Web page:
Let’s begin with a point that comes as surprise to many employees and employers: there is nothing legally wrong with providing an employee with working notice of their dismissal and requiring that they continue to attend at work and perform their duties throughout the notice period.
We all recognize that the “norm” is to provide some sort of severance package. That can involve a lump-sum payment, or salary and benefits continuance, with or without a clawback in the event that the individual obtains new employment before the end of the notice period. However, the default at law, whether it be in accordance with employment standards legislation or common law, is to provide “notice”. What that means is that the employer notifies the employee that their employment will be coming to an end at a specified date in the future. In other words, the employer can advise the employee on January 1, 2016, that their employment will end on April 28, 2016.
Whether or not that is sufficient notice in the circumstances is a separate issue; however, legally, that is an appropriate way to provide notice of dismissal. If the employer proceeds in that way, then the employee is required to attend at work as usual and to carry out their duties appropriately. Essentially, the status quo is to continue. The only exception is that the employer is required to provide the employee with reasonable opportunities to seek new employment. This can involve allowing them time to submit applications, make telephone calls, send emails or other correspondence, and to take time off in order to attend interviews. The key word, as is often the case, is “reasonable”; the employee cannot take advantage of this, and the employee should also provide the employer with reasonable notice of the time that they will require. If they do so, then the employer must be reasonable in responding to such requests.
Generally speaking, if the employee does find employment during the notice period and resigns, the employer’s obligations come to an end. However, employers should make sure their offers are within the confines of an appropriate “reasonable” notice period in the law. The British Columbia case of Zaraweh v. Hermon, Bunbury & Oke, for example, recognized that an employee had a cause of action against her employer for providing her with an unreasonable working notice period. This was despite the fact that the employee had effectively repudiated the employment contract by refusing to work during the notice period and suing the employer.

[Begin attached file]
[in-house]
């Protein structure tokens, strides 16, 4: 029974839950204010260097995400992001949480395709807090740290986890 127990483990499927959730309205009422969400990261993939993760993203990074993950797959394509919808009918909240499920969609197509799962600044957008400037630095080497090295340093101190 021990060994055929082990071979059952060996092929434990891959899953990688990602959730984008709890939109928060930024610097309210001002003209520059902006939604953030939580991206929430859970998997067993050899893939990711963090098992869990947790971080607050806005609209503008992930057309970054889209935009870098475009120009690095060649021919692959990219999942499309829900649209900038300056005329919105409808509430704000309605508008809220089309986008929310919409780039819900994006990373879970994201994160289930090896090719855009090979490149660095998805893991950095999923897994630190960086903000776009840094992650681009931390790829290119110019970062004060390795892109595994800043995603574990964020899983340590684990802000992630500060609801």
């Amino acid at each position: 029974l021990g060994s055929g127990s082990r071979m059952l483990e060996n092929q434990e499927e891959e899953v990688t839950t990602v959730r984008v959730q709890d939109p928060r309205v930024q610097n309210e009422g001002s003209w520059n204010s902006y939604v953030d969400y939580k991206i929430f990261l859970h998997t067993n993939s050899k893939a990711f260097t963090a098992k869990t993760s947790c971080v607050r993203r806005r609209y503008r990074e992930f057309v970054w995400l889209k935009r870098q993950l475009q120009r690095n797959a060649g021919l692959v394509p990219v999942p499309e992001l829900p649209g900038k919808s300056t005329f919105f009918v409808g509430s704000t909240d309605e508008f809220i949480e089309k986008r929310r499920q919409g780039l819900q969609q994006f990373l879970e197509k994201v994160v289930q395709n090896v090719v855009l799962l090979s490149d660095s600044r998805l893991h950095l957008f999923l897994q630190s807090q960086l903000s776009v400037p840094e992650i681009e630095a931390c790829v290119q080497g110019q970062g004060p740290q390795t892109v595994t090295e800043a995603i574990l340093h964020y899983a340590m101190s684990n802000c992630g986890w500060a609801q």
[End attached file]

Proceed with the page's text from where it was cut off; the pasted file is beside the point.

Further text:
A more recent case, Giza v. Sechelt School Bus Service Ltd., affirmed that while failing to work during the notice period evinces an intention to not be bound by the employment contract, an employee will not be deprived of his right to damages where the employer has breached the contract in providing inadequate notice.
Of course, there are many contexts in which working notice will not be appropriate. In some, the nature of the individual or the relationship between the parties is such that it will not be viable to have them continue attending at work, as they may well poison the workplace and destroy the morale of others. In other cases, there will be a legitimate concern of sabotage or other misconduct on the part of the dismissed employee. It is important to remember that employees working through a period of notice can be dismissed for cause just like any other employee. The threshold for establishing just cause for dismissal will be the same as it always is, which is relatively high. However, employees should not feel as though they are untouchable during a period of working notice.
Working notice can be particularly effective in situations where the dismissal is entirely unrelated to the individual, but is the result of corporate downsizing or change. For example, when an organization must close an entire department, it is often viable to ask the employees in that department to continue working for a period of time in order to assist in the shut down or transition period. I typically recommend that the employer offer a lump-sum payment at the end of the period of working notice, which will be conditional upon the employee continuing to attend at work and carrying out their duties appropriately. In such circumstances, the employees should not feel personally slighted, as it will be clear that the decision to dismiss was based upon corporate or economic realities. By providing them with an incentive to continue working, the situation can often be quite successful. I have worked with several clients who have successfully engaged in such a process.
I discussed this issue previously in my First Reference Talks blog post dated August 4, 2011. As I mentioned in that case, there are some who think that “working notice is an institution almost invariably predestined to fail”, as Mr. Justice Donnelly of the Ontario Superior Court of Justice stated in Elg v. Sterling Doors. In many cases, it is. However, I always encourage employers to consider their options and not proceed with a package automatically.
If the employer does provide working notice, sometimes issues arise when the employee refuses to continue working, or attends at work but engages in blatant misconduct. If an employee refuses to attend at work, then they can be dismissed for cause, or they can be deemed to have abandoned their employment. Either way, their entitlement to any notice, termination or severance pay will come to an end should they quit during the notice period. Similarly, as mentioned above, they can be dismissed for cause in appropriate circumstances.
As I stated into 2011, my view is that working notice is appropriate in certain circumstances. What do you think?